Agenda item

Annual Education Standards




The Interim Service Manager – Education Partnerships and School Improvement introduced the item on Annual Education Standards. It was noted that outcomes had depressed nationally in the aftermath of the COVID-19 pandemic. It was highlighted that there was some strong performance among Early Years, however there were concerns around performance at Key Stage 5, especially in A Level results and especially when compared to other London Boroughs, although this was again in line with the national picture. There was an element of reverting back to pre-COVID performance levels, although there was also a national issue around attendance, which had knock-on effects on outcomes.


Not in Education, Employment or Training (NEET) numbers were referenced, and it was noted that there was good information sharing with schools, as well as a partnership with the London Borough of Ealing. It was noted that there were currently just over 100 NEETs, however there were lots of unknowns, for example where young people may have left the Borough but were still identified as unknown. It was noted that more capacity was needed as some staff were currently borrowed from the DWP. Mental health issues leading to young people becoming NEET was highlighted, and this was linked to the capacity issues and being able to hold conversations earlier in the academic year.


Members referenced page 7 of the report, which stated that 56 childminders had resigned from the sector since the start of the pandemic and asked about the impact this had had. Officers noted that some young people were difficult to engage with, and this this was in part due to COVID-19, but schools were doing all that was expected of them to this end.


It was further noted that officers were tracking numbers of exclusions and suspensions, and reached out to schools where these numbers were high. Reference was made to the inclusion toolkit for early intervention and ensuring that the right steps were taken.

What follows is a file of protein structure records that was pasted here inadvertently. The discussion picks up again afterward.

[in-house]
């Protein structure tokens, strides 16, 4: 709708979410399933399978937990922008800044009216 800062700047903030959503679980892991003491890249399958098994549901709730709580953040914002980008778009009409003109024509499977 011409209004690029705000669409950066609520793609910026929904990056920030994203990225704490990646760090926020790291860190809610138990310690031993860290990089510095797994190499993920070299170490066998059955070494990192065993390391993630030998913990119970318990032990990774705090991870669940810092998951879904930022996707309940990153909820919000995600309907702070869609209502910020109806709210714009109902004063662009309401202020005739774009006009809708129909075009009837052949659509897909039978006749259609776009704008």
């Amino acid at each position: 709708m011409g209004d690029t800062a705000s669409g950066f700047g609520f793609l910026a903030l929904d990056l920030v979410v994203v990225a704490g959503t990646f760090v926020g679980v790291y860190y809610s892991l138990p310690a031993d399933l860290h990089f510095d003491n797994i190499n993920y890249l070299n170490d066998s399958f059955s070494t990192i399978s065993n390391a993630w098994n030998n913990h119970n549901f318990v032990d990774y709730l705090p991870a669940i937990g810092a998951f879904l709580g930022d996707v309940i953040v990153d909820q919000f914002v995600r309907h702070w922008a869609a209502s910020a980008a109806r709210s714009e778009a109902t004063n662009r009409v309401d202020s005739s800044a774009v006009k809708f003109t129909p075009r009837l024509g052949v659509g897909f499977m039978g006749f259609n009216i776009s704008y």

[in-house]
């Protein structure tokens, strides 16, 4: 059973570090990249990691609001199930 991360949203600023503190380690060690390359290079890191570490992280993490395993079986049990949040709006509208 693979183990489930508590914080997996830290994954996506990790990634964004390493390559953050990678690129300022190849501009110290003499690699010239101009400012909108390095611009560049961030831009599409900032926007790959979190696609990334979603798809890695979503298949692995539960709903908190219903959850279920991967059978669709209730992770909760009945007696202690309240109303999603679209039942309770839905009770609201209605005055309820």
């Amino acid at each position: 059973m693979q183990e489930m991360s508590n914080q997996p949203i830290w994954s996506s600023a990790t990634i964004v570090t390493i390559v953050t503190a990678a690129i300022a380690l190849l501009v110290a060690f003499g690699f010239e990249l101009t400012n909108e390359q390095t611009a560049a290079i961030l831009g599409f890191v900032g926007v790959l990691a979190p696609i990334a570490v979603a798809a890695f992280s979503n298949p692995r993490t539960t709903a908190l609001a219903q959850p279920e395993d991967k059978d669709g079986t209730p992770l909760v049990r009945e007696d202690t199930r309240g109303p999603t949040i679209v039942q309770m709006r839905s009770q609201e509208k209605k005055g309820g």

Members asked about the role of the Council in monitoring and evaluation and stepping in. Reference was made to previous questions submitted by the Committee for which answers were forthcoming.


Officers referenced the school improvement approach and the three-tier approach of universal, targeted and intensive. It was noted that this depended on the school type and for academies, the process would have instead involved the Regional Schools Commissioner. There were regular meetings with the CEOs of multi-academy trusts (MATs). Two new School Improvement Partners (known as Education Advisors in Hillingdon) had been appointed, and there was a Primary and Secondary Lead. 16 schools were listed on the Council’s Schools At Risk Register at the end of 2021/22; this comprised of 8 academy schools and 8 maintained schools. It was noted here that concerns could be educational or financial.


Further to this, Members referenced section 1.6 Performance Outcomes of the report, and it was noted that there was a Regional Schools Commissioner for academies. Some schools were within Single Academy Trusts which presented challenges. There was still work to be done with schools at risk, and engagement improvements were also required. Members asked about receiving a sub-analysis of the data by age and ethnicity. Officers confirmed that this could be provided outside of the meeting.


Members referenced School Attendance Orders and asked for further information pertaining to resourcing issues. Officers confirmed that this could also be provided outside of the meeting.


Members asked about how the role of the Committee differed in relation to academies as opposed to maintained schools. Officers noted the more direct accountability over maintained schools and again referenced the role of the Regional Schools Commissioner in the accountability of academies. Officers re-iterated that the Council had a responsibility to all children, but that more engagement was needed. The focus on data had been skewed by COVID-19. Sessions had been run via the Primary Education Advisor on the topic of inspections, and sessions would be run on data.


Members asked about attainment for children with SEND and how it was ensured that targets were set appropriately. Officers noted that in interpreting SEND outcomes data, it was important to note that every child was different, and that attainment could be measured via certification, pathways or employment. Officers noted that challenge with increasing numbers of children with concerns of ASD. The need to upskill the education workforce was noted and part of this should be around higher expectations for children with SEND. It was noted that this had been impacted by COVID-19.


Members referenced the 3.5% of schools requiring improvement. It was noted that Early Years settings rated as Inadequate and Requires Improvement were encouraged to sign up for the Experts and Mentors programme. This was led by the Department for Education. Members asked officers for further information on Pen Green. Further information could be provided on this outside of the meeting.